3. Pest regulation: Grow cover crops in arable fields

    A replicated, randomized, controlled study in 1986–1988 in an irrigated lettuce field in the Salinas Valley, California, USA, found less-severely diseased lettuces in plots with winter cover crops, compared to winter fallows. Crop damage: Less-severely diseased lettuces were found in plots with cover crops, compared to fallows, in one of four harvests (autumn 1988: data reported as disease scores, based on taproot damage by corky root disease). Implementation options: Less-severely diseased lettuces were found in plots that were cover cropped with Secale cereale rye, compared to Vicia faba broad beans (data reported as disease scores). Methods: There were six plots (10.7 x 1.1 m raised beds) for each of two winter cover crops (broad beans or rye) and six control plots (bare fallow, maintained with herbicide). The cover crops were seeded in November 1986–1987, irrigated until emergence, and chopped, disked, and chisel ploughed in spring (25–30 cm depth). Lettuces were planted in May and July 1987 and March and August 1988, and they were harvested in July and October 1987 and June and October 1988. The lettuces were irrigated (1–2 cm every 2–3 days until emergence, then 2 cm/week). The severity of corky root disease was measured in 10 roots/plot at harvest.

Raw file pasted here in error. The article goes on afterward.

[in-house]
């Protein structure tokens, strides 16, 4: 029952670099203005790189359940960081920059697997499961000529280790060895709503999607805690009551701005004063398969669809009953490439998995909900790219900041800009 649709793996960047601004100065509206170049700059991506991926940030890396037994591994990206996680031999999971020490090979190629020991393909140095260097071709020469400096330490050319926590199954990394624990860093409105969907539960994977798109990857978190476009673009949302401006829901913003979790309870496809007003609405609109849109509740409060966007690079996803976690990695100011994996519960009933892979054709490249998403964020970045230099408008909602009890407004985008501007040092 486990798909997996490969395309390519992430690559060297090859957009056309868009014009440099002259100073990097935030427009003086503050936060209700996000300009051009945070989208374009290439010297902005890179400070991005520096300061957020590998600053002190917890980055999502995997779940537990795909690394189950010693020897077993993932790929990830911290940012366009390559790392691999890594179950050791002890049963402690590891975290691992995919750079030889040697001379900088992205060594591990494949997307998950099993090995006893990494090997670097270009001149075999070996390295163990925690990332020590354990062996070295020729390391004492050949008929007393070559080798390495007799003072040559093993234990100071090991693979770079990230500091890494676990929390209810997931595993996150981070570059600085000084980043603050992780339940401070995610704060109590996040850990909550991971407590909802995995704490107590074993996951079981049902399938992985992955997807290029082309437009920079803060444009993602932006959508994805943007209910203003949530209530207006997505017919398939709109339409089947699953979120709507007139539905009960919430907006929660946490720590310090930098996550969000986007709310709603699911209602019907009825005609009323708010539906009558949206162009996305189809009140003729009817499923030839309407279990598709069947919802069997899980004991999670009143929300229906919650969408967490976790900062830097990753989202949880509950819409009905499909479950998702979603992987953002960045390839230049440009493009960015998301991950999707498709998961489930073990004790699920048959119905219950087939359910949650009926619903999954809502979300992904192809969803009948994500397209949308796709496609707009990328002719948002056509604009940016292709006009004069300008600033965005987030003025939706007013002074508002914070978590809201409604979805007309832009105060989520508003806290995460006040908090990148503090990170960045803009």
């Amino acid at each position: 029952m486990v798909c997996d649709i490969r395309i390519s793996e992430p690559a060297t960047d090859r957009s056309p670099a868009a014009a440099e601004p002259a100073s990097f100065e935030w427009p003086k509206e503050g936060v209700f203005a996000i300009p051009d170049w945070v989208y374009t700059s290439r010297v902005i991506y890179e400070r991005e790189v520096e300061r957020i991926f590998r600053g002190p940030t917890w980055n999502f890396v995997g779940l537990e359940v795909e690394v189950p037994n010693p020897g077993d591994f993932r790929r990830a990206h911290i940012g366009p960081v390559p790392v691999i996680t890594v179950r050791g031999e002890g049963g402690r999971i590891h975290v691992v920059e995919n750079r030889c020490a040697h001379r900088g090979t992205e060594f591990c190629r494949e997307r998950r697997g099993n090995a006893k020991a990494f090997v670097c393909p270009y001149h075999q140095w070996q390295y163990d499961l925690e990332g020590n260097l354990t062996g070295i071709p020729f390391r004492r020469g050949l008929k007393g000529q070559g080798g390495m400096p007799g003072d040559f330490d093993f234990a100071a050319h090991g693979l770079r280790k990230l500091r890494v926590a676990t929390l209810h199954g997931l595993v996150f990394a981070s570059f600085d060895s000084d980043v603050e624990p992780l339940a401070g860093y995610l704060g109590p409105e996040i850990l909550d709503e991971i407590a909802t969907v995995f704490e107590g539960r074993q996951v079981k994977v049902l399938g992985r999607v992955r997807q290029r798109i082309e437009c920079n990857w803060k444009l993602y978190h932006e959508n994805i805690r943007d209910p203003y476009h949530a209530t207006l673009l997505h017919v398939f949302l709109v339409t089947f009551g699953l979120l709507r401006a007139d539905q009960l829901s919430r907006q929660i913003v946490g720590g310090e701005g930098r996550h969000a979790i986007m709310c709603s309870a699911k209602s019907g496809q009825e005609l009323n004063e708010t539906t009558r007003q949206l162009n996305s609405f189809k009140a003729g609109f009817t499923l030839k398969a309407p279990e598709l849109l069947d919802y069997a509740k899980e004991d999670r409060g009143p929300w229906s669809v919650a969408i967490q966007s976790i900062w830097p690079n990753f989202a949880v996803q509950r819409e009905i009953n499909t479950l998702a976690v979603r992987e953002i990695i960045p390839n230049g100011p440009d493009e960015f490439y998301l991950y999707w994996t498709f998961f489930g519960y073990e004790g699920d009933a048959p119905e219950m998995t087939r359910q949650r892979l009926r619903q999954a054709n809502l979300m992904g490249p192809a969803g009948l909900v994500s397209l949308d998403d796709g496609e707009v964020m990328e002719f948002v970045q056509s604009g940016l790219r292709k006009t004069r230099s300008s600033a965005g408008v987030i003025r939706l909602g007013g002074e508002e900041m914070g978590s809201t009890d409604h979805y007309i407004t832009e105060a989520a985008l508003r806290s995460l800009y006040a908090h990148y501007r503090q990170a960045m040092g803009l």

4. Water: Grow cover crops in arable fields

    A replicated, randomized, controlled study in 1986–1988 in an irrigated lettuce field in the Salinas Valley, California, USA, found less water in soils with winter cover crops, compared to winter fallows. Water availability: Less water was found in soils with cover crops, compared to fallows, in two of five comparisons (75 and 90 cm depth: 14–24 vs 16–20% soil moisture content). Implementation options: Less water was found in soils that were cover cropped with Secale cereale rye, compared to Vicia faba broad beans, in one of five comparisons (90 cm depth: 30% less water). Methods: There were six plots (10.7 x 1.1 m raised beds) for each of two winter cover crops (broad beans or rye) and there were six control plots (bare fallow, maintained with herbicide). The cover crops were seeded in November 1986–1987, irrigated until emergence, and chopped, disked, and chisel ploughed in spring (25–30 cm depth). Lettuces were planted in May and July 1987 and March and August 1988, and they were harvested in July and October 1987 and June and October 1988. The lettuces were irrigated (1–2 cm every 2–3 days until emergence, then 2 cm/week). Soil moisture was measured with a hydroprobe at five depths (25, 56, 75, 90, and 106 cm), 13 and 16 weeks after the cover crops were seeded (three measurements/depth).